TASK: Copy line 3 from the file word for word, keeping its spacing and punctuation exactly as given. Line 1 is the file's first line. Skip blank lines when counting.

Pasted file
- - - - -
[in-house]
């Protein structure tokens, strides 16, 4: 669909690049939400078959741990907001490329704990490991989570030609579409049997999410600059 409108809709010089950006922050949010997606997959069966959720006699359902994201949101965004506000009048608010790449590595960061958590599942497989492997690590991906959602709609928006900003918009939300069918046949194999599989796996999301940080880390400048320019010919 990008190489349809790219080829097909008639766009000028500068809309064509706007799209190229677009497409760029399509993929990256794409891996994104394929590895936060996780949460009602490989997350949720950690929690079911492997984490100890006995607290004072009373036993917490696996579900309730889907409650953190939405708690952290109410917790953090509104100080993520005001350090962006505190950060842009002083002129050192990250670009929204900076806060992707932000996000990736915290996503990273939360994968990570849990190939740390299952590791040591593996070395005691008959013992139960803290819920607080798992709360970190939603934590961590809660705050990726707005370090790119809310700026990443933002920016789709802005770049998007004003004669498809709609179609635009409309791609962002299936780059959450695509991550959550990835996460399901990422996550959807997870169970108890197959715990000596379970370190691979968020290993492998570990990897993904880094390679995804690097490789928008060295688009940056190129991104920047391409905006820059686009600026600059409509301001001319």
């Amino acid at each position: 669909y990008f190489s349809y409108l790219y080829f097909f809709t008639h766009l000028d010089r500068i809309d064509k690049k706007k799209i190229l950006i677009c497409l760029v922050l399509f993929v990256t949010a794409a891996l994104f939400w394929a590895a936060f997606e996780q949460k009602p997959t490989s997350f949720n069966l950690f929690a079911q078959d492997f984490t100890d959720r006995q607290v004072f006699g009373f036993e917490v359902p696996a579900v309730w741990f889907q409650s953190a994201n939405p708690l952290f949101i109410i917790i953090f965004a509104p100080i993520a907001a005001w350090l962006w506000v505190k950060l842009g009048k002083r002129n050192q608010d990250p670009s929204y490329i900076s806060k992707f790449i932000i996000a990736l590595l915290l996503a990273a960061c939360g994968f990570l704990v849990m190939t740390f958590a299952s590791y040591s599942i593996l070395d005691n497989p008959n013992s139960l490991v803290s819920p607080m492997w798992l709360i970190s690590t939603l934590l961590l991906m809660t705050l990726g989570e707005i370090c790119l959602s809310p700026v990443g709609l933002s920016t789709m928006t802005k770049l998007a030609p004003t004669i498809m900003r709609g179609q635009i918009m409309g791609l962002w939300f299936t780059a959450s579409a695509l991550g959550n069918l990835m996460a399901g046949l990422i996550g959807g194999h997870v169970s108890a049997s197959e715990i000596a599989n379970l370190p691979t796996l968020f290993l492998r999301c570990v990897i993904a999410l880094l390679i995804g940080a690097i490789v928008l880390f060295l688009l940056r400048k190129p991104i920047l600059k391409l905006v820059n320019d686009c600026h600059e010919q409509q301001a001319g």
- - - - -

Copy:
């Amino acid at each position: 669909y990008f190489s349809y409108l790219y080829f097909f809709t008639h766009l000028d010089r500068i809309d064509k690049k706007k799209i190229l950006i677009c497409l760029v922050l399509f993929v990256t949010a794409a891996l994104f939400w394929a590895a936060f997606e996780q949460k009602p997959t490989s997350f949720n069966l950690f929690a079911q078959d492997f984490t100890d959720r006995q607290v004072f006699g009373f036993e917490v359902p696996a579900v309730w741990f889907q409650s953190a994201n939405p708690l952290f949101i109410i917790i953090f965004a509104p100080i993520a907001a005001w350090l962006w506000v505190k950060l842009g009048k002083r002129n050192q608010d990250p670009s929204y490329i900076s806060k992707f790449i932000i996000a990736l590595l915290l996503a990273a960061c939360g994968f990570l704990v849990m190939t740390f958590a299952s590791y040591s599942i593996l070395d005691n497989p008959n013992s139960l490991v803290s819920p607080m492997w798992l709360i970190s690590t939603l934590l961590l991906m809660t705050l990726g989570e707005i370090c790119l959602s809310p700026v990443g709609l933002s920016t789709m928006t802005k770049l998007a030609p004003t004669i498809m900003r709609g179609q635009i918009m409309g791609l962002w939300f299936t780059a959450s579409a695509l991550g959550n069918l990835m996460a399901g046949l990422i996550g959807g194999h997870v169970s108890a049997s197959e715990i000596a599989n379970l370190p691979t796996l968020f290993l492998r999301c570990v990897i993904a999410l880094l390679i995804g940080a690097i490789v928008l880390f060295l688009l940056r400048k190129p991104i920047l600059k391409l905006v820059n320019d686009c600026h600059e010919q409509q301001a001319g």